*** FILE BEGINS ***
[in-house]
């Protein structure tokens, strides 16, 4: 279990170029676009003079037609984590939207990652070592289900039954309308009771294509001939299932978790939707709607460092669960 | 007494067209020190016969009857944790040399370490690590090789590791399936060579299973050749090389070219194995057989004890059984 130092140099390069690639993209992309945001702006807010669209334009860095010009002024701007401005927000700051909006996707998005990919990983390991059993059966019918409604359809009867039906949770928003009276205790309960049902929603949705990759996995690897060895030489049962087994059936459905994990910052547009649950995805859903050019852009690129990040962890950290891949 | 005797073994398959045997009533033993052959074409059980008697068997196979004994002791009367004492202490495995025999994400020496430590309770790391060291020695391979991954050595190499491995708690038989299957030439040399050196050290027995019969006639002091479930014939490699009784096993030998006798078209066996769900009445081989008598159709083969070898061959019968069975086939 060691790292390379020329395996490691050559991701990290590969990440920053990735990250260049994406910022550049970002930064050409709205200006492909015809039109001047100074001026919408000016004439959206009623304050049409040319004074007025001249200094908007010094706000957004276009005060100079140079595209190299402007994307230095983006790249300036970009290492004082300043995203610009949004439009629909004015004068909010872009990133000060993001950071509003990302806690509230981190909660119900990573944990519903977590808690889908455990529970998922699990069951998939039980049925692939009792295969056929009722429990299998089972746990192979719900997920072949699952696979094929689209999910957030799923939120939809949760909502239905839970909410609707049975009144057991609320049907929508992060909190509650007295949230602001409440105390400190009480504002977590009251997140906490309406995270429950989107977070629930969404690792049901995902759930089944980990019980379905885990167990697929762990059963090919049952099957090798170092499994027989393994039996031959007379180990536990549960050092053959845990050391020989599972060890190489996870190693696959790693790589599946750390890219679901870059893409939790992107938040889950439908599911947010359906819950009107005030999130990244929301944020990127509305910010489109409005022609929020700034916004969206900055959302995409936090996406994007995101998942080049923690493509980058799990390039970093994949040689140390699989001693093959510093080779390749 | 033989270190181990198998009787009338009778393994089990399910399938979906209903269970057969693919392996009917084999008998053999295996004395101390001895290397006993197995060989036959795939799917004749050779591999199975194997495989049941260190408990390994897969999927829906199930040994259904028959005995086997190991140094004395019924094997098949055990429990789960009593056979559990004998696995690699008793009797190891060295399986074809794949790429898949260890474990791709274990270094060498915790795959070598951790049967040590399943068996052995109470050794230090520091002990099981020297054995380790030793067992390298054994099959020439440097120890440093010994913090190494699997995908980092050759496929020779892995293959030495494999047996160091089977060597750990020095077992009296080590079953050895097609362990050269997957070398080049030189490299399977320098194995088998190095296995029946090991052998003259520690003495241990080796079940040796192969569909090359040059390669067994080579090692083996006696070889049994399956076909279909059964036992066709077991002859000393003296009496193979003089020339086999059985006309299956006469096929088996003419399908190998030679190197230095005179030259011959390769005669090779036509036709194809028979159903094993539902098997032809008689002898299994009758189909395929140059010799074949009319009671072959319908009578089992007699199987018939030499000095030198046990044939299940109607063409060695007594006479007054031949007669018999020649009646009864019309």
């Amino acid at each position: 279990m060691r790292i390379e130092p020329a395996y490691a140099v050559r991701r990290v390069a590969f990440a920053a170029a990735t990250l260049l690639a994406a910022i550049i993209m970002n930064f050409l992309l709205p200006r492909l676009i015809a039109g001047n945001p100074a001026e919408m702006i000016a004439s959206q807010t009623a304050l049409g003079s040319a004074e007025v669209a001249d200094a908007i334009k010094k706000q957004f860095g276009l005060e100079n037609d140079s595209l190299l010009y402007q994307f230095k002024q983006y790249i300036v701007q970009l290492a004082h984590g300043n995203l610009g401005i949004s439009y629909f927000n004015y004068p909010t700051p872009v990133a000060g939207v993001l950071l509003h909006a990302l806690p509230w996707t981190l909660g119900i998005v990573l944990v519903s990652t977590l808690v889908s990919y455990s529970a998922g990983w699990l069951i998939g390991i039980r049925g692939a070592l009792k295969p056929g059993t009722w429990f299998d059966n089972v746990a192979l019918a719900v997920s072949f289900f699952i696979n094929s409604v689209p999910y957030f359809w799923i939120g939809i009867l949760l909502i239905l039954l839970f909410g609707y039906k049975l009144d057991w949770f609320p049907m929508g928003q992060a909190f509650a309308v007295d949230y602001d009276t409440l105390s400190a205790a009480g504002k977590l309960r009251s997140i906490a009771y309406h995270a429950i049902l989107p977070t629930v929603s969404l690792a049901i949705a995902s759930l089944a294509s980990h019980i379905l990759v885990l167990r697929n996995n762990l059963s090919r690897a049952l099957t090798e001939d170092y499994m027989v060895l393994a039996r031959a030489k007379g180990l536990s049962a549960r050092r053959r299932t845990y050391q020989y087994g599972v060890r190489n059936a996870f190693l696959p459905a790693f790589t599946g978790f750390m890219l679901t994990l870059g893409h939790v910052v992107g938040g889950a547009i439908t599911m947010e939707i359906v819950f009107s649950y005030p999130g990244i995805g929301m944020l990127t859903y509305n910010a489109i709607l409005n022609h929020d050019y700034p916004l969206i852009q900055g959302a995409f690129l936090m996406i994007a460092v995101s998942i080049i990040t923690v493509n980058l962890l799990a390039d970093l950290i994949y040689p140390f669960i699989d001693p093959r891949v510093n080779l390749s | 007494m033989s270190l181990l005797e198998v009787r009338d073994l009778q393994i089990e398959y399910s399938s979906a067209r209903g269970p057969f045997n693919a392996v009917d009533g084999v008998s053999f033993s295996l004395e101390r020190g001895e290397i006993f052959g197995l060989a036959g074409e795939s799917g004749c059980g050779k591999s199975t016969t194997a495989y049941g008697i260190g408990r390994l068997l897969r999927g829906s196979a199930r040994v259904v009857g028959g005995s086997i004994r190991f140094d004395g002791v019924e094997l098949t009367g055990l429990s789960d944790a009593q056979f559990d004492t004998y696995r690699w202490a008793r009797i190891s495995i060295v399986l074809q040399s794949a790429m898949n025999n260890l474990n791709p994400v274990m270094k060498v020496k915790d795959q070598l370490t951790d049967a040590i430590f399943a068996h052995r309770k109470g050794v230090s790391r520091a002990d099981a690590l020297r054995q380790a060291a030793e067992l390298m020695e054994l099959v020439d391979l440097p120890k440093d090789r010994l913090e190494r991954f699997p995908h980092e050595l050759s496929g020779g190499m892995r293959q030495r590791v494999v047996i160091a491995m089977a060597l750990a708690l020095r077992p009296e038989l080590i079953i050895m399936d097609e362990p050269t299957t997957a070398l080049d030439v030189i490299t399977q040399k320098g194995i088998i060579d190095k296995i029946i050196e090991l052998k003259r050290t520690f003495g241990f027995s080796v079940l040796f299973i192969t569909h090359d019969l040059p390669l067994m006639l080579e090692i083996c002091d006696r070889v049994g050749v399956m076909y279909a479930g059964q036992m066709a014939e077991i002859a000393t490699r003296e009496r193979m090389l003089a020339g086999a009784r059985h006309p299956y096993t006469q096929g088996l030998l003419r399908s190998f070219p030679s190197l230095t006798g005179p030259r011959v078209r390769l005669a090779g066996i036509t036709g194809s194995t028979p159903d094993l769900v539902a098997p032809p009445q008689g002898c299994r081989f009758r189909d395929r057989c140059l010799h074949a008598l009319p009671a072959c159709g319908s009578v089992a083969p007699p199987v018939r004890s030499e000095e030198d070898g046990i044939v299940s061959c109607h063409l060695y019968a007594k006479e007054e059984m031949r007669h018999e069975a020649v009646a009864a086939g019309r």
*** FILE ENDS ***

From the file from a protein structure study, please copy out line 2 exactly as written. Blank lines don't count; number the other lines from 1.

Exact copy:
């Protein structure tokens, strides 16, 4: 279990170029676009003079037609984590939207990652070592289900039954309308009771294509001939299932978790939707709607460092669960 | 007494067209020190016969009857944790040399370490690590090789590791399936060579299973050749090389070219194995057989004890059984 130092140099390069690639993209992309945001702006807010669209334009860095010009002024701007401005927000700051909006996707998005990919990983390991059993059966019918409604359809009867039906949770928003009276205790309960049902929603949705990759996995690897060895030489049962087994059936459905994990910052547009649950995805859903050019852009690129990040962890950290891949 | 005797073994398959045997009533033993052959074409059980008697068997196979004994002791009367004492202490495995025999994400020496430590309770790391060291020695391979991954050595190499491995708690038989299957030439040399050196050290027995019969006639002091479930014939490699009784096993030998006798078209066996769900009445081989008598159709083969070898061959019968069975086939 060691790292390379020329395996490691050559991701990290590969990440920053990735990250260049994406910022550049970002930064050409709205200006492909015809039109001047100074001026919408000016004439959206009623304050049409040319004074007025001249200094908007010094706000957004276009005060100079140079595209190299402007994307230095983006790249300036970009290492004082300043995203610009949004439009629909004015004068909010872009990133000060993001950071509003990302806690509230981190909660119900990573944990519903977590808690889908455990529970998922699990069951998939039980049925692939009792295969056929009722429990299998089972746990192979719900997920072949699952696979094929689209999910957030799923939120939809949760909502239905839970909410609707049975009144057991609320049907929508992060909190509650007295949230602001409440105390400190009480504002977590009251997140906490309406995270429950989107977070629930969404690792049901995902759930089944980990019980379905885990167990697929762990059963090919049952099957090798170092499994027989393994039996031959007379180990536990549960050092053959845990050391020989599972060890190489996870190693696959790693790589599946750390890219679901870059893409939790992107938040889950439908599911947010359906819950009107005030999130990244929301944020990127509305910010489109409005022609929020700034916004969206900055959302995409936090996406994007995101998942080049923690493509980058799990390039970093994949040689140390699989001693093959510093080779390749 | 033989270190181990198998009787009338009778393994089990399910399938979906209903269970057969693919392996009917084999008998053999295996004395101390001895290397006993197995060989036959795939799917004749050779591999199975194997495989049941260190408990390994897969999927829906199930040994259904028959005995086997190991140094004395019924094997098949055990429990789960009593056979559990004998696995690699008793009797190891060295399986074809794949790429898949260890474990791709274990270094060498915790795959070598951790049967040590399943068996052995109470050794230090520091002990099981020297054995380790030793067992390298054994099959020439440097120890440093010994913090190494699997995908980092050759496929020779892995293959030495494999047996160091089977060597750990020095077992009296080590079953050895097609362990050269997957070398080049030189490299399977320098194995088998190095296995029946090991052998003259520690003495241990080796079940040796192969569909090359040059390669067994080579090692083996006696070889049994399956076909279909059964036992066709077991002859000393003296009496193979003089020339086999059985006309299956006469096929088996003419399908190998030679190197230095005179030259011959390769005669090779036509036709194809028979159903094993539902098997032809008689002898299994009758189909395929140059010799074949009319009671072959319908009578089992007699199987018939030499000095030198046990044939299940109607063409060695007594006479007054031949007669018999020649009646009864019309």